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What Is Criminal Justice? - Definition, Fields & Theories

Instructor: Jessica Schubert

Jessica is a practicing attorney and has taught law and has a J.D. and LL.M.

Learn what constitutes criminal justice. Review the definition of criminal justice, as well as its various fields. Finally, examine criminal justice theories.

Definition

Just turn on the television and you'll find a multitude of shows that incorporate criminal justice themes: CSI, Cold Case, Law and Order, and more. All of the cases in these shows cover different components of criminal justice, but all are involved in similar goals. Criminal justice is an intertwining of agencies and processes which seek to achieve control of crime, minimization of crime, and the imposition of penalties for the commission of crimes.

There are various levels of criminal justice systems in the United States, including a state level, a federal level, and a local level. For example, when looking for police agencies, you might find state police, town police, or federal agencies such as the F.B.I. All of these agencies are police and are in pursuit of the same goal, but each operate on a different governmental level.

Fields

Criminal justice encompasses a variety of areas, or fields, that are each essential.

The first area is the police. Sometimes referred to as law enforcement, this field is the initial contact with the actual criminal activity. The functions of the police include taking statements after incidents, gathering evidence, performing investigations, arresting offenders, and providing testimony in court.

This brings us to the next field, which is the prosecution. Prosecution is the legal field where criminals are faced with the consequences of their crimes; hence, this is the field where lawyers do their work. The lawyers are known as prosecutors. Prosecutors represent the states where they work and file charges against criminal offenders. Charges are the formal laws that an offender has broken when committing a crime.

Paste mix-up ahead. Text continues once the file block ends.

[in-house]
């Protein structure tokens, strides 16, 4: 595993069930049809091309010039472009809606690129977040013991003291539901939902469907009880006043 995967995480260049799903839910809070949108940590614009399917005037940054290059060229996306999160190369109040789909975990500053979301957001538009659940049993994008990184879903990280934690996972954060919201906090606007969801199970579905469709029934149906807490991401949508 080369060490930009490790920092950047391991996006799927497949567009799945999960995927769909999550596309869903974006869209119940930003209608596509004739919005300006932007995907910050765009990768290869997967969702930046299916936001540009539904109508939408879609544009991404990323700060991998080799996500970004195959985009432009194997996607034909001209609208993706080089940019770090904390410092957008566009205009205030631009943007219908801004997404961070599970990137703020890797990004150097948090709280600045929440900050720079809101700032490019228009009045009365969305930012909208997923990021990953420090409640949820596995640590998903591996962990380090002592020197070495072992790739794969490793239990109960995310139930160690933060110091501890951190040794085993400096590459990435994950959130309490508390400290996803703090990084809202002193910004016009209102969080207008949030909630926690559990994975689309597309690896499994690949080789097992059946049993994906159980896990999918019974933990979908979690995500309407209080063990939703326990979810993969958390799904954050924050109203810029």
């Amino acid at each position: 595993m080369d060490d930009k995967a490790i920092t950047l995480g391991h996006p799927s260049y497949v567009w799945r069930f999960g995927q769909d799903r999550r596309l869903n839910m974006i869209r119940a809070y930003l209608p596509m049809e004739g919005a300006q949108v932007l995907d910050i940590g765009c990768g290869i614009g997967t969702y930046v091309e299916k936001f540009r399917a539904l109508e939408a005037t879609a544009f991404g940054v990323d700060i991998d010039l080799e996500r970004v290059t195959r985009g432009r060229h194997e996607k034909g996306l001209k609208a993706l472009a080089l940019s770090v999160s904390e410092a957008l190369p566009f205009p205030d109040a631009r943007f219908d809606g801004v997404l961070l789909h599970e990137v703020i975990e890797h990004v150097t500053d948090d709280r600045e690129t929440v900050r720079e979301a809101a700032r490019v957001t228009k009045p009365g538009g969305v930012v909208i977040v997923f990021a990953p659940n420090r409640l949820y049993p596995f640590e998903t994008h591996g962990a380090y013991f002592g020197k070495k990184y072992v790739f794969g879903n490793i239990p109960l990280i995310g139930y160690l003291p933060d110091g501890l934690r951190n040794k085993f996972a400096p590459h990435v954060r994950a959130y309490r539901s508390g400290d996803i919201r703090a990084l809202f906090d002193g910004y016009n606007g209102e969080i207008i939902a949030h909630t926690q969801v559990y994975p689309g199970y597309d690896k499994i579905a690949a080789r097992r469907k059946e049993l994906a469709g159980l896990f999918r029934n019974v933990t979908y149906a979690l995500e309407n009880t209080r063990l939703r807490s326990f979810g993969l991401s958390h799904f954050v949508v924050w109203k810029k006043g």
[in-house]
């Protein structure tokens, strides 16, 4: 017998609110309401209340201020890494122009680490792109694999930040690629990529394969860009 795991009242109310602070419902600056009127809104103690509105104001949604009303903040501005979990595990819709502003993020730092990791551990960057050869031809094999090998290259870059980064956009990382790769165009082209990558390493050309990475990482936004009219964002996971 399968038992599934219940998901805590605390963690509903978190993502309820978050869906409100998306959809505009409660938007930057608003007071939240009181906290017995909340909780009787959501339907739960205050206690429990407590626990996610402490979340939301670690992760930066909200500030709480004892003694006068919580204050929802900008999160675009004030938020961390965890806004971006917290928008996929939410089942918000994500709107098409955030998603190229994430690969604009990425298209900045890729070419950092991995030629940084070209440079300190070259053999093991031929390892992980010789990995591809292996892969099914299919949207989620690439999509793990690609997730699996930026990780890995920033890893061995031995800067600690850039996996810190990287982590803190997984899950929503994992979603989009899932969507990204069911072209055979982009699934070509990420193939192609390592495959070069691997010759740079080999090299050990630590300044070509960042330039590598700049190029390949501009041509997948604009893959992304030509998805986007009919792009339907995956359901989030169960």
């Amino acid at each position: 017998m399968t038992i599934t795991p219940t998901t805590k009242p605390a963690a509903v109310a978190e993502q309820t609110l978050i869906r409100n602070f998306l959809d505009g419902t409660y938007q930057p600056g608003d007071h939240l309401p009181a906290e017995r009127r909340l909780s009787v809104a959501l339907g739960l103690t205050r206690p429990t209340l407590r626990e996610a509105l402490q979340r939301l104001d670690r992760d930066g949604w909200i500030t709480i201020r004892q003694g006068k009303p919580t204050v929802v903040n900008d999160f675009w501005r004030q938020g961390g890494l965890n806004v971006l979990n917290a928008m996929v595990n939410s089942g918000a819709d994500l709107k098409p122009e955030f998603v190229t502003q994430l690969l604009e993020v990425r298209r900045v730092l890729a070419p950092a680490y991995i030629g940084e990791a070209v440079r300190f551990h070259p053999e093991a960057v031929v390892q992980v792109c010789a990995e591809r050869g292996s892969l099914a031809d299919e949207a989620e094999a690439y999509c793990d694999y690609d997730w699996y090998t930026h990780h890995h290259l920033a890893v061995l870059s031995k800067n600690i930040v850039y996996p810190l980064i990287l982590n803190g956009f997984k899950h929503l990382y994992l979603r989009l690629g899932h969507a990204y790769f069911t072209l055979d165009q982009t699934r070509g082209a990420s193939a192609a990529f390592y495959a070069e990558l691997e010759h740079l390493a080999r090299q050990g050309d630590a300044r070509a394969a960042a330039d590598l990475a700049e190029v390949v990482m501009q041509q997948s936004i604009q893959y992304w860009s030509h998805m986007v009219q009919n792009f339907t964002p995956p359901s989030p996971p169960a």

The next field in criminal justice is the court system. Once charges are filed, there is a formal legal case against the criminal offender. The court system includes judges who preside over the cases, often during trial. Sentencing also occurs at the court level. Sentencing is the phase of a case where a criminal offender receives the penalty for committing a crime. For example, an offender could receive a sentence of five years of jail time and a $5,000.00 fine.

The next field of criminal justice is known as corrections. In corrections, there are individuals known as correction officers who work with individuals who are in jail, on probation or on parole. These officers ensure that the offenders are following their release plans, obtaining employment if necessary, and obtaining any court-ordered counseling. Corrections officers may also serve other functions, depending upon the circumstances of each case.

Theories

Criminal justice is a field containing numerous theories as to how and why people commit crimes in the first place. The first common theory is known as social disorganization theory. Under social disorganization theory, the reason why an individual makes a certain choice is due to their environment. Thus, the reason why a person chooses to commit a crime is due to the environment in which they live.

The next criminal justice theory is known as rational choice theory. Under this theory, individuals usually put themselves first and make choices based upon self-interest. Therefore, when making a choice to commit a crime, a person weighs the pros and cons of doing so.

Another popular criminal justice theory is known as strain theory. This theory is based upon the idea that when people fail, they may resort to criminal activity to achieve their goals.

Finally, another criminal justice theory is known as social learning theory. Social learning theory is based upon the idea that individuals learn criminal activity from other criminally active people they associate with.

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